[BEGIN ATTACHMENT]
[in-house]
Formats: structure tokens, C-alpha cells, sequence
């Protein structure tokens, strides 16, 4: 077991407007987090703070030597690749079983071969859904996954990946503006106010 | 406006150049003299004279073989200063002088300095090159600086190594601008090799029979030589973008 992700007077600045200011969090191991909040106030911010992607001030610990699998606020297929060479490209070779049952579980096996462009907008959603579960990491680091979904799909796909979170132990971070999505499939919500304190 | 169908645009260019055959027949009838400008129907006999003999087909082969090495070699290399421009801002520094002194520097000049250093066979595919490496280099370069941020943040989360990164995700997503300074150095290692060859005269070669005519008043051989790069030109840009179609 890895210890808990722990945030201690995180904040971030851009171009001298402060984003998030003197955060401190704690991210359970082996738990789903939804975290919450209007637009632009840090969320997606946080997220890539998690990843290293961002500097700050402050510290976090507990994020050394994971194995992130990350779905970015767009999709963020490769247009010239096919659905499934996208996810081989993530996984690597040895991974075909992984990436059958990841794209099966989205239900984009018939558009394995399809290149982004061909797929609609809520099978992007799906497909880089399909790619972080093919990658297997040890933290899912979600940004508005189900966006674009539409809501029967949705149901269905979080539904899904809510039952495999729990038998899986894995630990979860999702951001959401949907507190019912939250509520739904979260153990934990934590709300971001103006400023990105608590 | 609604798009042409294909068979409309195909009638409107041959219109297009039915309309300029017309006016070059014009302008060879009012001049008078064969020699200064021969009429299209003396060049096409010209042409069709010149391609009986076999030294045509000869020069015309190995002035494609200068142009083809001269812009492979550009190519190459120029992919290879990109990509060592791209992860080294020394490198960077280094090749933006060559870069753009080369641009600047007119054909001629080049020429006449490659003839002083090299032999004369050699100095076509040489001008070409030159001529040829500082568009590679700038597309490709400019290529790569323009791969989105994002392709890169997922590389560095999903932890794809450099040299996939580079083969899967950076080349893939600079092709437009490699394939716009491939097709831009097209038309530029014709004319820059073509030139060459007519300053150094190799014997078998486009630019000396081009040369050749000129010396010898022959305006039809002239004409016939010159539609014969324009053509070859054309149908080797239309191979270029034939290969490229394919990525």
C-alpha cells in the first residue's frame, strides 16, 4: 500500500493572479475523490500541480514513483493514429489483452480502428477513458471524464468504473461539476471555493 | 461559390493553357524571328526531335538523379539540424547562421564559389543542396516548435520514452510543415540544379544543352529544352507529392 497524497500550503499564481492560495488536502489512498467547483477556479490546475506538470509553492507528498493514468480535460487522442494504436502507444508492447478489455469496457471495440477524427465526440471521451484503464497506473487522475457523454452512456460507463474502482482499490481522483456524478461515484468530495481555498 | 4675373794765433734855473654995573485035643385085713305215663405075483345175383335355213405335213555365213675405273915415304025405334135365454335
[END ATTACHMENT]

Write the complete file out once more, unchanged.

[in-house]
Formats: structure tokens, C-alpha cells, sequence
């Protein structure tokens, strides 16, 4: 077991407007987090703070030597690749079983071969859904996954990946503006106010 | 406006150049003299004279073989200063002088300095090159600086190594601008090799029979030589973008 992700007077600045200011969090191991909040106030911010992607001030610990699998606020297929060479490209070779049952579980096996462009907008959603579960990491680091979904799909796909979170132990971070999505499939919500304190 | 169908645009260019055959027949009838400008129907006999003999087909082969090495070699290399421009801002520094002194520097000049250093066979595919490496280099370069941020943040989360990164995700997503300074150095290692060859005269070669005519008043051989790069030109840009179609 890895210890808990722990945030201690995180904040971030851009171009001298402060984003998030003197955060401190704690991210359970082996738990789903939804975290919450209007637009632009840090969320997606946080997220890539998690990843290293961002500097700050402050510290976090507990994020050394994971194995992130990350779905970015767009999709963020490769247009010239096919659905499934996208996810081989993530996984690597040895991974075909992984990436059958990841794209099966989205239900984009018939558009394995399809290149982004061909797929609609809520099978992007799906497909880089399909790619972080093919990658297997040890933290899912979600940004508005189900966006674009539409809501029967949705149901269905979080539904899904809510039952495999729990038998899986894995630990979860999702951001959401949907507190019912939250509520739904979260153990934990934590709300971001103006400023990105608590 | 609604798009042409294909068979409309195909009638409107041959219109297009039915309309300029017309006016070059014009302008060879009012001049008078064969020699200064021969009429299209003396060049096409010209042409069709010149391609009986076999030294045509000869020069015309190995002035494609200068142009083809001269812009492979550009190519190459120029992919290879990109990509060592791209992860080294020394490198960077280094090749933006060559870069753009080369641009600047007119054909001629080049020429006449490659003839002083090299032999004369050699100095076509040489001008070409030159001529040829500082568009590679700038597309490709400019290529790569323009791969989105994002392709890169997922590389560095999903932890794809450099040299996939580079083969899967950076080349893939600079092709437009490699394939716009491939097709831009097209038309530029014709004319820059073509030139060459007519300053150094190799014997078998486009630019000396081009040369050749000129010396010898022959305006039809002239004409016939010159539609014969324009053509070859054309149908080797239309191979270029034939290969490229394919990525």
C-alpha cells in the first residue's frame, strides 16, 4: 500500500493572479475523490500541480514513483493514429489483452480502428477513458471524464468504473461539476471555493 | 461559390493553357524571328526531335538523379539540424547562421564559389543542396516548435520514452510543415540544379544543352529544352507529392 497524497500550503499564481492560495488536502489512498467547483477556479490546475506538470509553492507528498493514468480535460487522442494504436502507444508492447478489455469496457471495440477524427465526440471521451484503464497506473487522475457523454452512456460507463474502482482499490481522483456524478461515484468530495481555498 | 4675373794765433734855473654995573485035643385085713305215663405075483345175383335355213405335213555365213675405273915415304025405334135365454335